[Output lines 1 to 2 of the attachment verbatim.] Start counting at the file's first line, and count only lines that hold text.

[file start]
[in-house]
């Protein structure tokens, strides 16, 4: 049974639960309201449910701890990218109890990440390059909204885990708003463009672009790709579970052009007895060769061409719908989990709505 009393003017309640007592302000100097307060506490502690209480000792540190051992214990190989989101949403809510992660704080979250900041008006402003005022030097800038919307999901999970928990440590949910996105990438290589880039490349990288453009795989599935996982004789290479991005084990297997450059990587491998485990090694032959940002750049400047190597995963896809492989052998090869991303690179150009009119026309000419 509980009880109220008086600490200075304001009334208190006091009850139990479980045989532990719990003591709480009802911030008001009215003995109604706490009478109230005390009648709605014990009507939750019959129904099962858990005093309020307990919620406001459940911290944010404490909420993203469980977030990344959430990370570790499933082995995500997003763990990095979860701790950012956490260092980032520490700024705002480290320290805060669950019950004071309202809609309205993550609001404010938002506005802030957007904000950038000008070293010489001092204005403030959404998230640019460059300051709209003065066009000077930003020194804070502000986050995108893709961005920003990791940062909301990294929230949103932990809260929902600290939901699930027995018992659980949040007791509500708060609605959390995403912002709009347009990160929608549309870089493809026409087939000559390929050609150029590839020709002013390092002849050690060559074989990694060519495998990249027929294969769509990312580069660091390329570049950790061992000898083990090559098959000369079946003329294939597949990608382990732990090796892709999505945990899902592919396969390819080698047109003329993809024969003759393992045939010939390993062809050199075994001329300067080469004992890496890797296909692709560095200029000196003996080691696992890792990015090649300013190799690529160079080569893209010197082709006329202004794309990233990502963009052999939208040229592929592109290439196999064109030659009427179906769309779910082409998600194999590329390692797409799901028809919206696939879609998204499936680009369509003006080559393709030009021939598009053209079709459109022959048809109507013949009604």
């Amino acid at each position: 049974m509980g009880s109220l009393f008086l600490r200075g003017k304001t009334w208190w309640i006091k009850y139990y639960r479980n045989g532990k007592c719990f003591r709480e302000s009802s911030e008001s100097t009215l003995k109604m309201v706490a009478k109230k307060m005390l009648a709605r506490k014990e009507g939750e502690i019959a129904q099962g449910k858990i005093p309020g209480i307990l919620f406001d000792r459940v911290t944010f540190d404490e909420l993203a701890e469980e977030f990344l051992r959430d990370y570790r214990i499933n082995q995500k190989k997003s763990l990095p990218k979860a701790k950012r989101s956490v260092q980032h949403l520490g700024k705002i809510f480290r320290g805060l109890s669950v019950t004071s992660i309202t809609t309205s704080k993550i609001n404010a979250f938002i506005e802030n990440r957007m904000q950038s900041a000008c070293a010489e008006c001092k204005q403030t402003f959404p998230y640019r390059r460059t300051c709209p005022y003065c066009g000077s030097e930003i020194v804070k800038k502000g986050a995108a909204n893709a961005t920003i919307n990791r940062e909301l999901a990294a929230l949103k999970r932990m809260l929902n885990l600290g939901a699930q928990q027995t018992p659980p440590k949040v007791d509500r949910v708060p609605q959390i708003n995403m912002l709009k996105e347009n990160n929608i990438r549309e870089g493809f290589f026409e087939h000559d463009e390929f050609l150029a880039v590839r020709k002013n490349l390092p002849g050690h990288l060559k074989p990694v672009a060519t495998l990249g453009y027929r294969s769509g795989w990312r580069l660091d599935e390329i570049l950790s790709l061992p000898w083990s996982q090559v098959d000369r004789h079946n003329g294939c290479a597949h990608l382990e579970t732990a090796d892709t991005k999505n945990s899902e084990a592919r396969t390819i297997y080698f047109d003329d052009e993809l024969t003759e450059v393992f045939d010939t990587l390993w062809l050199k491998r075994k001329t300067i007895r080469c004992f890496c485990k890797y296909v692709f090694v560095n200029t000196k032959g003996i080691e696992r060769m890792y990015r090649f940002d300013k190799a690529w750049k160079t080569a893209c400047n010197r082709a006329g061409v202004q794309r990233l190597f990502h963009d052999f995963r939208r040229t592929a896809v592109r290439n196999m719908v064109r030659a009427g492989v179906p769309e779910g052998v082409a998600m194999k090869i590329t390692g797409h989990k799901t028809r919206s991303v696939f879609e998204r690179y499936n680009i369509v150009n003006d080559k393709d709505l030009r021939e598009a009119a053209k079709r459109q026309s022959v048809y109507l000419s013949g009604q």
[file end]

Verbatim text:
[in-house]
């Protein structure tokens, strides 16, 4: 049974639960309201449910701890990218109890990440390059909204885990708003463009672009790709579970052009007895060769061409719908989990709505 009393003017309640007592302000100097307060506490502690209480000792540190051992214990190989989101949403809510992660704080979250900041008006402003005022030097800038919307999901999970928990440590949910996105990438290589880039490349990288453009795989599935996982004789290479991005084990297997450059990587491998485990090694032959940002750049400047190597995963896809492989052998090869991303690179150009009119026309000419 509980009880109220008086600490200075304001009334208190006091009850139990479980045989532990719990003591709480009802911030008001009215003995109604706490009478109230005390009648709605014990009507939750019959129904099962858990005093309020307990919620406001459940911290944010404490909420993203469980977030990344959430990370570790499933082995995500997003763990990095979860701790950012956490260092980032520490700024705002480290320290805060669950019950004071309202809609309205993550609001404010938002506005802030957007904000950038000008070293010489001092204005403030959404998230640019460059300051709209003065066009000077930003020194804070502000986050995108893709961005920003990791940062909301990294929230949103932990809260929902600290939901699930027995018992659980949040007791509500708060609605959390995403912002709009347009990160929608549309870089493809026409087939000559390929050609150029590839020709002013390092002849050690060559074989990694060519495998990249027929294969769509990312580069660091390329570049950790061992000898083990090559098959000369079946003329294939597949990608382990732990090796892709999505945990899902592919396969390819080698047109003329993809024969003759393992045939010939390993062809050199075994001329300067080469004992890496890797296909692709560095200029000196003996080691696992890792990015090649300013190799690529160079080569893209010197082709006329202004794309990233990502963009052999939208040229592929592109290439196999064109030659009427179906769309779910082409998600194999590329390692797409799901028809919206696939879609998204499936680009369509003006080559393709030009021939598009053209079709459109022959048809109507013949009604």